Gov: NJ should ban e-cigarette flavours
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While the governor’s call comes after recommendations for a special task force, Assemblyman Herb Conaway, D-7 of Delran, first proposed banning flavored e-cigarettes in 2017, along with companion legislation to require the state to create regulations and licensing for manufacturers, wholesale dealers, distributor and retail dealers of vaping products, including the liquid cartridges often used in the electronic devices.
TRENTON — Vaping poses a health threat and New Jersey should move to ban flavoured e-cigarettes, Gov. Phil Murphy and his administration said Thursday, announcing the findings of a task force examining a recent nationwide outbreak associated with more than a dozen deaths.
Murphy unveiled the task force’s recommendations three weeks after he established it and soon after the state announced its first death associated with vaping.
Most of the recommendations, including banning the sales of flavoured e-cigarettes, will require legislation, he said.
Assemblyman Herb Conaway, D-7 of Delran, first proposed banning flavored e-cigarettes in 2017, along with companion legislation to require the state to create regulations and licensing for manufacturers, wholesale dealers, distributors and retail dealers of vaping products, including the liquid cartridges often used in the electronic devices.
Neither of the two bills has made it to the full Assembly or Senate for votes, but Conaway, the Legislature’s only physician and the director of the Burlington County Department of Health, said last month there’s increasing support urgency to enact vaping controls.
The Centers for Disease Control and Prevention said Thursday 1,080 confirmed and probable cases have been reported in 48 states and one U.S. territory as of Tuesday afternoon. The count includes 18 deaths in 15 states. More than a third of patients are under age 21, but the deaths have been older adults who apparently had more difficulty recovering.
“Our overriding conclusion is that electronic smoking devices pose a threat to public health particularly the health and wellbeing of our youth,”acting New Jersey Health Commissioner Judith Persichilli said.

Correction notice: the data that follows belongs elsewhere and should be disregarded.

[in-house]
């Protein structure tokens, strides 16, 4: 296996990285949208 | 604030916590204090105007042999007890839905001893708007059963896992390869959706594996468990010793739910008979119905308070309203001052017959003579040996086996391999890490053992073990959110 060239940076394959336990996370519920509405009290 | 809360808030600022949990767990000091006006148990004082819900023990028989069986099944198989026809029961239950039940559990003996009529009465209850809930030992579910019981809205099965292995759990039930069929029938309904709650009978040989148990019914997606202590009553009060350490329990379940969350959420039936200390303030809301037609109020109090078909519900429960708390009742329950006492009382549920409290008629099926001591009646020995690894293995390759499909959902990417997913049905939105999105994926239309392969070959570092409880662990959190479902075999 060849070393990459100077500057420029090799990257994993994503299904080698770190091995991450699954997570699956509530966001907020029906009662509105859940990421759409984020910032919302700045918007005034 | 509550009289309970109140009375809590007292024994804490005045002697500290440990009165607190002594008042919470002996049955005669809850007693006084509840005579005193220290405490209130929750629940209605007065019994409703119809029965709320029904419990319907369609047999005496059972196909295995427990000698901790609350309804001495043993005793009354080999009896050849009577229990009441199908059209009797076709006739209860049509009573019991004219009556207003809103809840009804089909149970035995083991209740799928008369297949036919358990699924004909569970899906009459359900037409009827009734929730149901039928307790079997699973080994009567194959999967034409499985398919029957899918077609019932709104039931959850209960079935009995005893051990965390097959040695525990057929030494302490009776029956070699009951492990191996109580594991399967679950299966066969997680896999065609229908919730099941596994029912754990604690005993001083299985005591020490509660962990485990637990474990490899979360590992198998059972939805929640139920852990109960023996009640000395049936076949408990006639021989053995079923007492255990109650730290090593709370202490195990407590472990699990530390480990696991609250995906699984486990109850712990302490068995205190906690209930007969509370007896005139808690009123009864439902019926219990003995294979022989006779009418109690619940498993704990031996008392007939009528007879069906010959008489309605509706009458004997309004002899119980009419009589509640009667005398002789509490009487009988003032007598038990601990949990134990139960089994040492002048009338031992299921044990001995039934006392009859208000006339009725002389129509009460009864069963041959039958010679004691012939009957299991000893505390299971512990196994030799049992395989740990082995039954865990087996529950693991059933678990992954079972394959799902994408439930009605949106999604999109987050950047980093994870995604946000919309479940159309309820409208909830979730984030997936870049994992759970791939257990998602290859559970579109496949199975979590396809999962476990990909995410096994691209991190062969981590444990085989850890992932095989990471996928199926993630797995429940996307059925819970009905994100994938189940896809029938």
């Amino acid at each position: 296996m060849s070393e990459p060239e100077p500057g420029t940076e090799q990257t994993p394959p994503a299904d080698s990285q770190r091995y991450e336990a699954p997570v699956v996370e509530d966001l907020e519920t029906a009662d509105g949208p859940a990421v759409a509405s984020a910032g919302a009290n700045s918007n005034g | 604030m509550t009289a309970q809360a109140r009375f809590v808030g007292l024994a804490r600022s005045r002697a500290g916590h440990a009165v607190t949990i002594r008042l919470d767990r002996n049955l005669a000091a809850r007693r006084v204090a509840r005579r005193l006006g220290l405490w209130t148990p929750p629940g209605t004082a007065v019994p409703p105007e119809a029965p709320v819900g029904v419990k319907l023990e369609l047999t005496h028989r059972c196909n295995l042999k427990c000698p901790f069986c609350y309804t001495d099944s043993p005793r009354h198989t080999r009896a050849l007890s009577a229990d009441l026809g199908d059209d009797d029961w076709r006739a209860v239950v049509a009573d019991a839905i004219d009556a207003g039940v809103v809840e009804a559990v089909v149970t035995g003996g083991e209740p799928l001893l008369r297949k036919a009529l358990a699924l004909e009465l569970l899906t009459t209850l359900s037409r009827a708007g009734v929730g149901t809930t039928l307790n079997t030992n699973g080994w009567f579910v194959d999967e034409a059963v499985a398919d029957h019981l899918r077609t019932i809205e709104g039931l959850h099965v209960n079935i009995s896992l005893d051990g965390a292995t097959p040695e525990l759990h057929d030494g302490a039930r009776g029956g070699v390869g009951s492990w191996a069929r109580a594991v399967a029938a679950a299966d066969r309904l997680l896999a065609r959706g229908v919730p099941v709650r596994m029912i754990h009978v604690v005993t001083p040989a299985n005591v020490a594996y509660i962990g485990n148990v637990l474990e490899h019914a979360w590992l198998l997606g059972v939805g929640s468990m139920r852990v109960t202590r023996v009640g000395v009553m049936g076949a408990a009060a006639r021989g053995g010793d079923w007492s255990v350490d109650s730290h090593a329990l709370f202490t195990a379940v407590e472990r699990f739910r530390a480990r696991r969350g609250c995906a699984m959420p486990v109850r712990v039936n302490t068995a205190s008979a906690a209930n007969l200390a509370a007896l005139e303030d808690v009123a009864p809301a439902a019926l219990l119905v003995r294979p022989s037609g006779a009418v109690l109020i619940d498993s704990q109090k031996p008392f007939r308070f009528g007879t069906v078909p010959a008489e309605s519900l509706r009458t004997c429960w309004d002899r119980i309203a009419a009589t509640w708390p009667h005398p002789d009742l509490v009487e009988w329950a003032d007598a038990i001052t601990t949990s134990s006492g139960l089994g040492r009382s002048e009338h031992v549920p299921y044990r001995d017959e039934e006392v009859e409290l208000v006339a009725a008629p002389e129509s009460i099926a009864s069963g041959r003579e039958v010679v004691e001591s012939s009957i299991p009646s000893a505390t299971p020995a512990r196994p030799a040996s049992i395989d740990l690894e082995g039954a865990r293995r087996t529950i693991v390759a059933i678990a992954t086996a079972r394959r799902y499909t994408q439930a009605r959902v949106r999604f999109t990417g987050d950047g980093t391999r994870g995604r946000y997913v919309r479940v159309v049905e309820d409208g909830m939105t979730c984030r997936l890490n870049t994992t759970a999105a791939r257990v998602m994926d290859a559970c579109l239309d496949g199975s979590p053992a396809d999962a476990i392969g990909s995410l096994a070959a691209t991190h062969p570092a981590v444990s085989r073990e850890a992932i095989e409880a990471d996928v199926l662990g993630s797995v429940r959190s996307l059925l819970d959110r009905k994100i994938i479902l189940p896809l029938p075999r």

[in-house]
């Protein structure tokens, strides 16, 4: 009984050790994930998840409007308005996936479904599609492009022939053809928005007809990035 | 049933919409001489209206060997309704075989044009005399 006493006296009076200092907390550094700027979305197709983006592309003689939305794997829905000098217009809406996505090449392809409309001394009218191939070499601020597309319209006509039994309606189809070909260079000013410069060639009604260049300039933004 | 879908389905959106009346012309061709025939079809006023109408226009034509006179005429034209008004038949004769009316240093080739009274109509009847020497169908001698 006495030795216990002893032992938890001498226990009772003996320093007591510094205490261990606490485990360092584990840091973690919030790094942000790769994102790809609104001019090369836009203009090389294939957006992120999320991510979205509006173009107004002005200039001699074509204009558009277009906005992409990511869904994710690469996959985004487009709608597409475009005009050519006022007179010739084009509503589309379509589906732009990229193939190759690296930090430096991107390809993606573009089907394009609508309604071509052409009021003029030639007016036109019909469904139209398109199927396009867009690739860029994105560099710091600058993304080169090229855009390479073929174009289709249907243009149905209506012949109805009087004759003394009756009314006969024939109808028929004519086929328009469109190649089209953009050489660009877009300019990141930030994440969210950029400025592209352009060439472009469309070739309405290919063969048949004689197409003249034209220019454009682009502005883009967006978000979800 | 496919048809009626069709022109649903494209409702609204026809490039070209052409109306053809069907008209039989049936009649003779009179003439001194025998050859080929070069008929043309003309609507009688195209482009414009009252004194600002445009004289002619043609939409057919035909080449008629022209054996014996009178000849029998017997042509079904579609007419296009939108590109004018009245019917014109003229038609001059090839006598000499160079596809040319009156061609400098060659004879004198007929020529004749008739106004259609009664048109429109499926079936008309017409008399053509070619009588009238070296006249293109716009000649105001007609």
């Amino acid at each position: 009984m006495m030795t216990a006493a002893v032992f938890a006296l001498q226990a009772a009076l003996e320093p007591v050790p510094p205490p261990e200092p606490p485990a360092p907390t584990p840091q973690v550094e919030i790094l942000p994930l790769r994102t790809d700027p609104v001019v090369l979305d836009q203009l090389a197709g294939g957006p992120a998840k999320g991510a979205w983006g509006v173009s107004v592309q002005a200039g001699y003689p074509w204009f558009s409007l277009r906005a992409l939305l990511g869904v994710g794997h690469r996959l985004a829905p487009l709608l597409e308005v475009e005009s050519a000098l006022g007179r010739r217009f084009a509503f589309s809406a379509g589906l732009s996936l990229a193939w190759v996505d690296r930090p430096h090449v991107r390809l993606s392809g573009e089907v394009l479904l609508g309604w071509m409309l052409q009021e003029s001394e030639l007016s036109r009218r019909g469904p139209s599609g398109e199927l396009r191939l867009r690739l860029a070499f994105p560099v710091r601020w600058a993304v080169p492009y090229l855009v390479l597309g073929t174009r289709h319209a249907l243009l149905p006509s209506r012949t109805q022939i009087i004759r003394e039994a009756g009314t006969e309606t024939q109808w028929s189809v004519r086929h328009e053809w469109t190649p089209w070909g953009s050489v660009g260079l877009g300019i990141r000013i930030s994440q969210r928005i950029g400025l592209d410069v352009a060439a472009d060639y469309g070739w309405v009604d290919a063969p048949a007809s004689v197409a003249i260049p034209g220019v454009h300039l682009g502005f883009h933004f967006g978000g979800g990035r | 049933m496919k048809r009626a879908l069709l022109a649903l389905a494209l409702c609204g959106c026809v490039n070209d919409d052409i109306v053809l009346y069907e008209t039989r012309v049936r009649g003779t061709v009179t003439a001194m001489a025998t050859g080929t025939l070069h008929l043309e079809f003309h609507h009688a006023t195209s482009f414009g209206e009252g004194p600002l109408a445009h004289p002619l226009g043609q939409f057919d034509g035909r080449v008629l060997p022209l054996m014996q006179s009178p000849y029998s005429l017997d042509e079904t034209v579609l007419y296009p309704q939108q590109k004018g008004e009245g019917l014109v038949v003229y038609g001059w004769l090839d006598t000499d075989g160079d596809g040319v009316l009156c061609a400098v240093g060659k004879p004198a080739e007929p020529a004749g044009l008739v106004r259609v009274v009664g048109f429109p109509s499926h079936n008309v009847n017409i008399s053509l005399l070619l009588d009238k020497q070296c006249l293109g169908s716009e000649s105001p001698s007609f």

Other states and federal officials are also pushing through flavour restrictions designed to curb underage vaping. Michigan became the first state to ban flavoured vaping products last week and President Donald Trump announced last month his administration plans to propose a similar nationwide ban that would remove all e-cigarette flavours except tobacco.
No major e-cigarette company has been directly tied to the ailments, and federal investigators say most people affected by the lung problems report that they had vaped THC, the ingredient in marijuana that produces a high.
Among the other changes that Murphy is calling for include barring the online sale of e-cigarettes and vaping supplies as well as increasing penalties for retailers who knowingly sell to underage buyers.
Democratic Assembly Speaker Craig Coughlin called the governor’s plan “comprehensive and thorough,” and said he’d work to craft legislation.
Democratic Senate President Steve Sweeney has called for a full ban on vaping. A message was left with his office on Murphy’s proposals.
Persichilli said among the things the state can do without legislation would be increasing the number of inspectors who go into vape shops to ensure that laws are being followed. She said the number would go up from eight inspectors currently to 20.
Just this week, Evesham police announced charges against a convenience store clerk who they say sold a vaping cartridge to a girl during a surveillance operation. Investigators said the surveillance was launched after the police department received an anonymous tip employee at the store had been selling tobacco products to persons underage.
In New Jersey, there are 32 reports under investigation and 14 confirmed or probable cases of illness tied to vaping, according to the health commissioner. The median age of those affected is 20, with ages going from 15 to 51.
Officials from Virtua Health have indicated the health system has had a few cases of lung injuries between the ages of 15 and 30, including one serious case involving a patient who developed pneumonia and had to be placed on life support.
Like the CDC, the state health department has urged people to avoid using e-cigarettes or related products, including those purchased off the street, until the investigation is completed.
Any legislation would likely wait until after next month’s election as assembly committees aren’t expected to meet again until after the November election.
The state Senate’s Health Committee already advanced two vaping-related measures in September. One would prohibit the sale of vaping and tobacco products in New Jersey pharmacies. The second seeks to ban the use of coupons, rebates or price promotions for tobacco and vaping products.